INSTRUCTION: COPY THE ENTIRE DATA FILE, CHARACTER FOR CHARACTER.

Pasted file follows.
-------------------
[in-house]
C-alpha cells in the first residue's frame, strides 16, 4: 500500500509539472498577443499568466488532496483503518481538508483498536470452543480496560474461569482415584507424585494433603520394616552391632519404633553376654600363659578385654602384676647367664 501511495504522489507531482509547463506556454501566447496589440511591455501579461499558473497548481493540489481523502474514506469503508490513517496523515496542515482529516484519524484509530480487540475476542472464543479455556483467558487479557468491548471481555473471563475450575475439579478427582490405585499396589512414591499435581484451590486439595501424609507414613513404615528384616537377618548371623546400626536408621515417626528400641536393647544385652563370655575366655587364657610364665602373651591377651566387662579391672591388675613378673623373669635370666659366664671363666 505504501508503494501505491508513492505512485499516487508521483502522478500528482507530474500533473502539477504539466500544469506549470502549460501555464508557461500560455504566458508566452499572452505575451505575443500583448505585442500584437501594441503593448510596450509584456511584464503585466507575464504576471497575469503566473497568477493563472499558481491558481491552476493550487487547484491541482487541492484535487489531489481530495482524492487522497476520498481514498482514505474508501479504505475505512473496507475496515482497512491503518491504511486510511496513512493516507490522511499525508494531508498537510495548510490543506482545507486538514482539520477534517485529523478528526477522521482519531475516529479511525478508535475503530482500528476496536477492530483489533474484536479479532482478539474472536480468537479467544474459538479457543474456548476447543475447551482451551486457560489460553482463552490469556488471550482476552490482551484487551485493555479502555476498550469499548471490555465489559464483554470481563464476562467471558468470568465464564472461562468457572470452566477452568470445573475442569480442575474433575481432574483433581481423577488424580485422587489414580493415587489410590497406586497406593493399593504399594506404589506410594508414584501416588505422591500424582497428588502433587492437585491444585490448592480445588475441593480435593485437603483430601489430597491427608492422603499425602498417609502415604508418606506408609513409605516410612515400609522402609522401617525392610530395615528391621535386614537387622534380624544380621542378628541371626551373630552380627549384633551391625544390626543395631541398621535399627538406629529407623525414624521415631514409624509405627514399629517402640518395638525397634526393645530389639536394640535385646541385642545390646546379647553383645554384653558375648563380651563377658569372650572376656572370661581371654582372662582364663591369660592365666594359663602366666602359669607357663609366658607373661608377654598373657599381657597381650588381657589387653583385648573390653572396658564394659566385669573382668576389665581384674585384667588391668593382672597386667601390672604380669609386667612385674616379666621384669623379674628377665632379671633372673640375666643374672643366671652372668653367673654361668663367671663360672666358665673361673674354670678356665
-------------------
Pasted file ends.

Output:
[in-house]
C-alpha cells in the first residue's frame, strides 16, 4: 500500500509539472498577443499568466488532496483503518481538508483498536470452543480496560474461569482415584507424585494433603520394616552391632519404633553376654600363659578385654602384676647367664 501511495504522489507531482509547463506556454501566447496589440511591455501579461499558473497548481493540489481523502474514506469503508490513517496523515496542515482529516484519524484509530480487540475476542472464543479455556483467558487479557468491548471481555473471563475450575475439579478427582490405585499396589512414591499435581484451590486439595501424609507414613513404615528384616537377618548371623546400626536408621515417626528400641536393647544385652563370655575366655587364657610364665602373651591377651566387662579391672591388675613378673623373669635370666659366664671363666 505504501508503494501505491508513492505512485499516487508521483502522478500528482507530474500533473502539477504539466500544469506549470502549460501555464508557461500560455504566458508566452499572452505575451505575443500583448505585442500584437501594441503593448510596450509584456511584464503585466507575464504576471497575469503566473497568477493563472499558481491558481491552476493550487487547484491541482487541492484535487489531489481530495482524492487522497476520498481514498482514505474508501479504505475505512473496507475496515482497512491503518491504511486510511496513512493516507490522511499525508494531508498537510495548510490543506482545507486538514482539520477534517485529523478528526477522521482519531475516529479511525478508535475503530482500528476496536477492530483489533474484536479479532482478539474472536480468537479467544474459538479457543474456548476447543475447551482451551486457560489460553482463552490469556488471550482476552490482551484487551485493555479502555476498550469499548471490555465489559464483554470481563464476562467471558468470568465464564472461562468457572470452566477452568470445573475442569480442575474433575481432574483433581481423577488424580485422587489414580493415587489410590497406586497406593493399593504399594506404589506410594508414584501416588505422591500424582497428588502433587492437585491444585490448592480445588475441593480435593485437603483430601489430597491427608492422603499425602498417609502415604508418606506408609513409605516410612515400609522402609522401617525392610530395615528391621535386614537387622534380624544380621542378628541371626551373630552380627549384633551391625544390626543395631541398621535399627538406629529407623525414624521415631514409624509405627514399629517402640518395638525397634526393645530389639536394640535385646541385642545390646546379647553383645554384653558375648563380651563377658569372650572376656572370661581371654582372662582364663591369660592365666594359663602366666602359669607357663609366658607373661608377654598373657599381657597381650588381657589387653583385648573390653572396658564394659566385669573382668576389665581384674585384667588391668593382672597386667601390672604380669609386667612385674616379666621384669623379674628377665632379671633372673640375666643374672643366671652372668653367673654361668663367671663360672666358665673361673674354670678356665